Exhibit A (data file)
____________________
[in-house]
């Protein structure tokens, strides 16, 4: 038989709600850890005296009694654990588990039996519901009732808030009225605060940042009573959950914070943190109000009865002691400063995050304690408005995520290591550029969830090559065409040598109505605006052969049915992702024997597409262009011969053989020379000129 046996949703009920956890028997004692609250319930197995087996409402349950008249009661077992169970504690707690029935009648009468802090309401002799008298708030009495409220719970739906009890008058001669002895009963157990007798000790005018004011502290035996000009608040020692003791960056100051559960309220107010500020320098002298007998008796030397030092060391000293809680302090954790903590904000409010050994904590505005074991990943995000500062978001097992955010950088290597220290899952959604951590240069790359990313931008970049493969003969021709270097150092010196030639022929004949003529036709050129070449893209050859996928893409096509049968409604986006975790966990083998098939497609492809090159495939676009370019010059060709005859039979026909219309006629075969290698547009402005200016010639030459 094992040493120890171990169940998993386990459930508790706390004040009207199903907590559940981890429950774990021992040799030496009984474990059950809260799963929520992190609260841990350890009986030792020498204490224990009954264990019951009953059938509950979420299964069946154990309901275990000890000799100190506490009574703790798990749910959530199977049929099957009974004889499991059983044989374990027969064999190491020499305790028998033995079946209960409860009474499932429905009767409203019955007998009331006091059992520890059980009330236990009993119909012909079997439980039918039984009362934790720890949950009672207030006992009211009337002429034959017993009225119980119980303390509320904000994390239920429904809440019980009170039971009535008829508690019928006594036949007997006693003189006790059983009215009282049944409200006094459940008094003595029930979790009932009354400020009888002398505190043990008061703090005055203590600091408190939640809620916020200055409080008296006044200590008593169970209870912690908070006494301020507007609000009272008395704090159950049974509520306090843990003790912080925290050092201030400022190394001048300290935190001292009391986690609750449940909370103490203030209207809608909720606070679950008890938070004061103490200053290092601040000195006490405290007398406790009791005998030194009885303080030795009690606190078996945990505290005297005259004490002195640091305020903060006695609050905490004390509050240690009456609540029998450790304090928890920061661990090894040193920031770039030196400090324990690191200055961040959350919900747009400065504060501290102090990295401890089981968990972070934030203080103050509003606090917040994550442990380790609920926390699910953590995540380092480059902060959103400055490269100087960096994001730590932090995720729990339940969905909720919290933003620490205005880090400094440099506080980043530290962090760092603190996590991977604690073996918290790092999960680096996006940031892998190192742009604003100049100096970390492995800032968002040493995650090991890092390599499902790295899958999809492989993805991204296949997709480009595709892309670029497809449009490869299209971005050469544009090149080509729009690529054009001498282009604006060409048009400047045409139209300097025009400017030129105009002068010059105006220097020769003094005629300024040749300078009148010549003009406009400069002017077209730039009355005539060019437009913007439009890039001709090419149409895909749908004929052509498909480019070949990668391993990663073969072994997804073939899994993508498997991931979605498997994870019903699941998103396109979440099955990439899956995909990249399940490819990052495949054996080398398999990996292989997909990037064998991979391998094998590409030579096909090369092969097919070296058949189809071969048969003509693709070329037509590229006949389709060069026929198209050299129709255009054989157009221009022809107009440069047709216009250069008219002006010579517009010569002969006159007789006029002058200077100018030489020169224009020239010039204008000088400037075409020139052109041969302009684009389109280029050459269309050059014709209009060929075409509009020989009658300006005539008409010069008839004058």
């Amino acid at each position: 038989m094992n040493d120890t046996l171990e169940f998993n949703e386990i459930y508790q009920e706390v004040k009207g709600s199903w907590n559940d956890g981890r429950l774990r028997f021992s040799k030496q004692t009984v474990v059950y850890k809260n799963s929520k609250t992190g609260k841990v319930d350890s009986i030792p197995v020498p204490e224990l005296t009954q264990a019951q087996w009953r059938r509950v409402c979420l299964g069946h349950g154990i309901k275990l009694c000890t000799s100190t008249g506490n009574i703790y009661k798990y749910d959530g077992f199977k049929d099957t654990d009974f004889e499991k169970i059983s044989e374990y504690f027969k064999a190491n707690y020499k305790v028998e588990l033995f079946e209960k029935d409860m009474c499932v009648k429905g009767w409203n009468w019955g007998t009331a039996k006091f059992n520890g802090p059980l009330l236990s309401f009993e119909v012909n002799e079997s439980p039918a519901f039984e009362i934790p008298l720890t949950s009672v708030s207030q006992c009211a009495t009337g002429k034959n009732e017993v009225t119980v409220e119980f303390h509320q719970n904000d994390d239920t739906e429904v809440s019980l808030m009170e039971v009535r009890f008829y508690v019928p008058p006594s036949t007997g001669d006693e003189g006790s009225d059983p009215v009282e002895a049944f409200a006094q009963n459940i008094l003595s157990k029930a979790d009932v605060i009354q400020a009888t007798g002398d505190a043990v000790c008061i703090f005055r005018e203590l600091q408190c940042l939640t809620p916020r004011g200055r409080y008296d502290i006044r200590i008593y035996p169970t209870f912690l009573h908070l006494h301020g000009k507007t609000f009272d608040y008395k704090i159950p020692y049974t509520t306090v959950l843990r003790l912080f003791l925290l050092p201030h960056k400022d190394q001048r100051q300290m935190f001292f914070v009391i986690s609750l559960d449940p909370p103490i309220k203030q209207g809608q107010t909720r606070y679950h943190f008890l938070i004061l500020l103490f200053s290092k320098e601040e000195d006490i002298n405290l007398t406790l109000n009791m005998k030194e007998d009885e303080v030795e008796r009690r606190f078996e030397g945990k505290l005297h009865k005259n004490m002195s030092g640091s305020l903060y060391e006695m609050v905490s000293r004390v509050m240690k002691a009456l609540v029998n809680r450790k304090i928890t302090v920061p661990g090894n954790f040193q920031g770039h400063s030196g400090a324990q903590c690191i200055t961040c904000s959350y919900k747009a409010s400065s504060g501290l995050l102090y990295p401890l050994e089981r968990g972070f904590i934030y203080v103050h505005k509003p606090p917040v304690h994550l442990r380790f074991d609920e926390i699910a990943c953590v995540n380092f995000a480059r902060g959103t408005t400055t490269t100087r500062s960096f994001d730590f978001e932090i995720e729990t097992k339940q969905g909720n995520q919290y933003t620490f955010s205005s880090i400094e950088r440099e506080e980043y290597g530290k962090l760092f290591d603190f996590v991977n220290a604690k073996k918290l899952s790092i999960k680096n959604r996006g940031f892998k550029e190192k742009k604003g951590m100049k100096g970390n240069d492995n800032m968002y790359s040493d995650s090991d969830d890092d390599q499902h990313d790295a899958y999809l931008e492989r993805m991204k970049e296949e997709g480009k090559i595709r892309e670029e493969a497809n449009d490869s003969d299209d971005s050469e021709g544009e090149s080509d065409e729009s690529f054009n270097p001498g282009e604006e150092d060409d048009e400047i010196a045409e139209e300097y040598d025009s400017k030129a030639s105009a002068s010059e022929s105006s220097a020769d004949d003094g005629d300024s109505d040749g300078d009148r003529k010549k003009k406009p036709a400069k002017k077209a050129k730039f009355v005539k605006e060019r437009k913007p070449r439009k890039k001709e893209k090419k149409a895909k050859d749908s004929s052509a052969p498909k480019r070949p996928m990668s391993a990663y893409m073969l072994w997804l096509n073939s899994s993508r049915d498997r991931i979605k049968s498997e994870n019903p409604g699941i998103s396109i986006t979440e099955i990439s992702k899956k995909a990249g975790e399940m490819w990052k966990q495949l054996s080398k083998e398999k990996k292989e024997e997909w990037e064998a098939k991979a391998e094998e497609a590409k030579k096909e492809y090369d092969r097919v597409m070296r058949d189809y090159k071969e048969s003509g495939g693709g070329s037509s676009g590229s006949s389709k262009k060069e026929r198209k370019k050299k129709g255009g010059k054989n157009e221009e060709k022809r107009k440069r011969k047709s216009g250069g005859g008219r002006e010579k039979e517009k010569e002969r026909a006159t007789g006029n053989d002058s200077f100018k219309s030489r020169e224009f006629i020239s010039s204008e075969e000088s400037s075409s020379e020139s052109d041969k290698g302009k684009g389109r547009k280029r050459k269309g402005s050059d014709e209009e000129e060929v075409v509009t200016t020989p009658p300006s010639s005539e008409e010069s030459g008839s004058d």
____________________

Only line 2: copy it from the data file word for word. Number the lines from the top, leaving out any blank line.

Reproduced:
């Protein structure tokens, strides 16, 4: 038989709600850890005296009694654990588990039996519901009732808030009225605060940042009573959950914070943190109000009865002691400063995050304690408005995520290591550029969830090559065409040598109505605006052969049915992702024997597409262009011969053989020379000129 046996949703009920956890028997004692609250319930197995087996409402349950008249009661077992169970504690707690029935009648009468802090309401002799008298708030009495409220719970739906009890008058001669002895009963157990007798000790005018004011502290035996000009608040020692003791960056100051559960309220107010500020320098002298007998008796030397030092060391000293809680302090954790903590904000409010050994904590505005074991990943995000500062978001097992955010950088290597220290899952959604951590240069790359990313931008970049493969003969021709270097150092010196030639022929004949003529036709050129070449893209050859996928893409096509049968409604986006975790966990083998098939497609492809090159495939676009370019010059060709005859039979026909219309006629075969290698547009402005200016010639030459 094992040493120890171990169940998993386990459930508790706390004040009207199903907590559940981890429950774990021992040799030496009984474990059950809260799963929520992190609260841990350890009986030792020498204490224990009954264990019951009953059938509950979420299964069946154990309901275990000890000799100190506490009574703790798990749910959530199977049929099957009974004889499991059983044989374990027969064999190491020499305790028998033995079946209960409860009474499932429905009767409203019955007998009331006091059992520890059980009330236990009993119909012909079997439980039918039984009362934790720890949950009672207030006992009211009337002429034959017993009225119980119980303390509320904000994390239920429904809440019980009170039971009535008829508690019928006594036949007997006693003189006790059983009215009282049944409200006094459940008094003595029930979790009932009354400020009888002398505190043990008061703090005055203590600091408190939640809620916020200055409080008296006044200590008593169970209870912690908070006494301020507007609000009272008395704090159950049974509520306090843990003790912080925290050092201030400022190394001048300290935190001292009391986690609750449940909370103490203030209207809608909720606070679950008890938070004061103490200053290092601040000195006490405290007398406790009791005998030194009885303080030795009690606190078996945990505290005297005259004490002195640091305020903060006695609050905490004390509050240690009456609540029998450790304090928890920061661990090894040193920031770039030196400090324990690191200055961040959350919900747009400065504060501290102090990295401890089981968990972070934030203080103050509003606090917040994550442990380790609920926390699910953590995540380092480059902060959103400055490269100087960096994001730590932090995720729990339940969905909720919290933003620490205005880090400094440099506080980043530290962090760092603190996590991977604690073996918290790092999960680096996006940031892998190192742009604003100049100096970390492995800032968002040493995650090991890092390599499902790295899958999809492989993805991204296949997709480009595709892309670029497809449009490869299209971005050469544009090149080509729009690529054009001498282009604006060409048009400047045409139209300097025009400017030129105009002068010059105006220097020769003094005629300024040749300078009148010549003009406009400069002017077209730039009355005539060019437009913007439009890039001709090419149409895909749908004929052509498909480019070949990668391993990663073969072994997804073939899994993508498997991931979605498997994870019903699941998103396109979440099955990439899956995909990249399940490819990052495949054996080398398999990996292989997909990037064998991979391998094998590409030579096909090369092969097919070296058949189809071969048969003509693709070329037509590229006949389709060069026929198209050299129709255009054989157009221009022809107009440069047709216009250069008219002006010579517009010569002969006159007789006029002058200077100018030489020169224009020239010039204008000088400037075409020139052109041969302009684009389109280029050459269309050059014709209009060929075409509009020989009658300006005539008409010069008839004058």